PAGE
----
I was quite fed up with America's two party system, and the anti-American machine that went along with disagreeing with its politics. I was tired of seeing a trend of big government destroy the voice of the individual. I was sick of seeing the mob rule of democracy decide who would rule us for the next term. I knew what I believed but wanted a name for it. I've since found this name in many theories, one such theory is Libertarianism. David Boaz writes with phenomenal clarity on the basics and in depth look at what it means to be a libertarian. He takes many questions that might be asked in our two party system and applies them to libertarianism, and shows how libertarians would handle those questions. If you are looking for a new name to what you believe, and/or if you're a student of government I recommend this book.
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5 of 5 people found the following review helpful
on July 8, 2006
In Libertarianism: A Primer, David Boaz presents the basics of this philosophy of freedom in clear, understandable, and compelling language. I recently read that over 600 Libertarians are now serving in elected office across the country, a fact that speaks powerfully of the disgust Americans increasingly feel with Big Brother in Washington. Read this book as an education in the liberties this country used to have, what has been taken away from us by both Democrats and Republicans, and what we can have again if we motivate ourselves to action.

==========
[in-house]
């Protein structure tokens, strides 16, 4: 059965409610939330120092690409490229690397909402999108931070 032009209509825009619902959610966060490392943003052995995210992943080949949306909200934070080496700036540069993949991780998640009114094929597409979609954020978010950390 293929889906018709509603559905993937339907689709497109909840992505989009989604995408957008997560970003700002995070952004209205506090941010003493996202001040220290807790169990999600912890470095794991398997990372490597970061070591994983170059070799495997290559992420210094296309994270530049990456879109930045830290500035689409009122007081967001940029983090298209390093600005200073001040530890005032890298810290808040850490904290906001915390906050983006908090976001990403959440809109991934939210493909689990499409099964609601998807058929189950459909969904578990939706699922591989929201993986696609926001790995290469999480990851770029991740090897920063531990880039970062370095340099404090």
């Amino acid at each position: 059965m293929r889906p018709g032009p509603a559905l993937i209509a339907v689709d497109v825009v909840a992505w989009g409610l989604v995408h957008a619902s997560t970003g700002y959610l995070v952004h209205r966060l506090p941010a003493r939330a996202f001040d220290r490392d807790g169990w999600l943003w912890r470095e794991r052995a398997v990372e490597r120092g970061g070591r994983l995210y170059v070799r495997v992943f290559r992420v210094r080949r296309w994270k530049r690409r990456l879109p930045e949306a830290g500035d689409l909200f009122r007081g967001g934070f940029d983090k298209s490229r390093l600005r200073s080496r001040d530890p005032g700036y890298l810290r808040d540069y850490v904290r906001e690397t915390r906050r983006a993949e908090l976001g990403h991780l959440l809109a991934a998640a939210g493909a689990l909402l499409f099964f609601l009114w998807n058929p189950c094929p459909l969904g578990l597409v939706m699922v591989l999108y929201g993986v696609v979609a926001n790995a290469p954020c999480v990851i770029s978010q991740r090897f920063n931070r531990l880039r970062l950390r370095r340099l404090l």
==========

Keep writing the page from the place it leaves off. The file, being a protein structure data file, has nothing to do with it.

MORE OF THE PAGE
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12 of 15 people found the following review helpful
on December 30, 1999
Boaz effectively combines historical and current events with principles of economics and law to present a thorough, air-tight case for libertarianism. In his book, Boaz takes us through the evolution of libertarianism, discusses the libertarian virtues of individualism, limited government, free markets, spontaneous order, etc., and applies them to contemporary issues -- social security, education, racism, poverty, etc. Boaz proves overwhelmingly that the libertarian beliefs of freedom and individualism are the way to go in the next century. A must read for anyone interested in politics, philosophy and economics.
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4 of 4 people found the following review helpful
on October 31, 2000
This book is exactly what the title states, "A Primer". This is not a complete text of Libertarian ideas or philosophy. It is a well written introduction to Libertarian principles. After reading this book, you are much better prepared to read more extensive Libertarian texts that go more in depth into the defense of Libertarian ideas. The book does give sources for most quotes and statistics, but does not provide a complete citation which makes it difficult to check out the accuracy. Overall, this book is worth reading and will wet your appetite for Libertarian ideas.
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4 of 4 people found the following review helpful
on March 19, 2006
Well written and very logical. David Boaz states his case well but doesn't try to "sell" his philosophy. He provides a good definition of what a Libertarian is, and isn't. He leaves the decision up to the reader - are you a Libertarian? Many people hear the tag "Libertarian" and have a (negative) knee jerk reaction without understanding what the term "Libertarian" really means. These are the people who really need to read this book. Also, people who consider themselves Libertarians should read this book to solidify their philosophy.